WebsiteGlobal RankUnited States RankGlobal March 2018U.S. March 2018

From this data, we can see which of these 7 top t-shirt websites have the most traffic. Alexa.com also provides a lot of additional data such as:

  • Ranking in the top 5 countries for each website
  • Bounce rate
  • Average pageviews per visitor
  • Top 5 keywords the website ranks for
  • Top 5 referring websites
  • Number of backlinks
  • Top 5 backlinks
  • Site speed
  • A few basic demographics about visitors

    alexa traffic graph
    Example of Alexa traffic graph showing traffic over time.

Be sure to visit the website at https://heyyoava.com/shirtdata/ to grab screen shots of Alexa showing all the data for the websites discussed in this Episode. This will give you a better understanding of the traffic for each website as there are graphs that show the traffic data over time up to nearly one year.

A Simple Strategy to Sell T-Shirts Online for Profit

I would suggest that you begin with Merch by Amazon simply because you get that Amazon traffic. When you create your shirt listing, include keywords in your title and bullet points. You can find great information on how to do that from the Merch Pursuits blog at MerchPursuits.com. In fact, if you’re going for max profits on Merch, that whole blog will help you out.

Merch is a tiered platform. Starting off, you’ll only be allowed to upload 10 designs at a rate of probably 2 per day.

You must sell at least one shirt in each design within the first 90 days of publishing it to ensure the product doesn’t get removed from Amazon.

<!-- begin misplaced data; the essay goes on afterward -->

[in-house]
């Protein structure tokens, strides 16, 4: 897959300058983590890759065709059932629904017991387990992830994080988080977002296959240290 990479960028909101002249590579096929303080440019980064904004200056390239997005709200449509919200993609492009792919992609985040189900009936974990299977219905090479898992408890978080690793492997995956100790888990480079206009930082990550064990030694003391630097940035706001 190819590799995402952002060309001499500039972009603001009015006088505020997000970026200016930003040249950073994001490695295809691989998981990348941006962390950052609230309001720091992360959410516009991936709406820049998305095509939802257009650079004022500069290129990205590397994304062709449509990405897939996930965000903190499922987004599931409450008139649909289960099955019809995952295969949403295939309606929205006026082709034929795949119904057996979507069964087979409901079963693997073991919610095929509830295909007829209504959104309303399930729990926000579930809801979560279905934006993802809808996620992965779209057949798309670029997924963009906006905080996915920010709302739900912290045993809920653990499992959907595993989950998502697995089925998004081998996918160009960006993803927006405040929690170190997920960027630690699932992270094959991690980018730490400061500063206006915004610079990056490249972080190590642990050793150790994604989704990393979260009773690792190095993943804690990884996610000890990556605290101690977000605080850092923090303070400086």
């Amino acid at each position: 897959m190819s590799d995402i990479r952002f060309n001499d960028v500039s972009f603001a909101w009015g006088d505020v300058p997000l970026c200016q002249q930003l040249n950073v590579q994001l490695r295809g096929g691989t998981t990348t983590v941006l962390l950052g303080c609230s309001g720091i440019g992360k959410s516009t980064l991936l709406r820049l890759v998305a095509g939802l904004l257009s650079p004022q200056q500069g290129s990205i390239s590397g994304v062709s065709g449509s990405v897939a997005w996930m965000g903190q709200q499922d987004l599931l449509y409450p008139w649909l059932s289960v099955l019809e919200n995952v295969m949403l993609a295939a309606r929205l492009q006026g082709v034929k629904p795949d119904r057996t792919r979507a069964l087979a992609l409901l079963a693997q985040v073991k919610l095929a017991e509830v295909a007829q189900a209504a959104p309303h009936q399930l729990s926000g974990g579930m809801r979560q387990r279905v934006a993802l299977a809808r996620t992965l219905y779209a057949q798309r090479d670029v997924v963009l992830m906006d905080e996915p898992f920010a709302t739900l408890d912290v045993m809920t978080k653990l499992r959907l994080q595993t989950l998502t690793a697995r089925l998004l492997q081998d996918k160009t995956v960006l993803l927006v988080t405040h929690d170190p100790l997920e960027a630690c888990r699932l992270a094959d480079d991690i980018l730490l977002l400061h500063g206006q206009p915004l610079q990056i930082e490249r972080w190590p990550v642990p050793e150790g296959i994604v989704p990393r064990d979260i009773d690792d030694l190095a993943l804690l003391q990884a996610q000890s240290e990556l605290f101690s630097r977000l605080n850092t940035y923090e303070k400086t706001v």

You can buy your own shirt to prevent removal.

Once you sell a few shirts, you will be tiered up to 25 designs, then to 100, and all the way up to 500. You may be invited to to upload more designs by Amazon, but I’m not sure what the criteria for that might be.

You will also be able to see which of your designs sell the best.

Here comes the strategy part…

Using the data from the list of sites, you can list your best sellers on additional platforms because there’s nothing that says your design must be exclusive to Amazon.

Actually, you might want to list all of your designs on these additional platforms since each site has a different audience. You don’t really know how your shirt will sell to that audience until you list it.

I would suggest concentrating on 1 or 2 of the more popular sites from the list. From our data, that would be RedBubble and TeeSpring.

Each website takes a bit of set up that can be tedious and time-consuming, so I would only concentrate on the sites with the most traffic.

If you want to sell your designs in additional places, I would suggest creating your own website, and optimizing it for your brand or add a shop to an existing site that represents your brand.

By using your own website, you can capture email addresses and build a customer base, or use your existing customer base to build your t-shirt business.

You can use a service like Printful.com, which I also mentioned before, to dropship printed shirts or other products to your customers.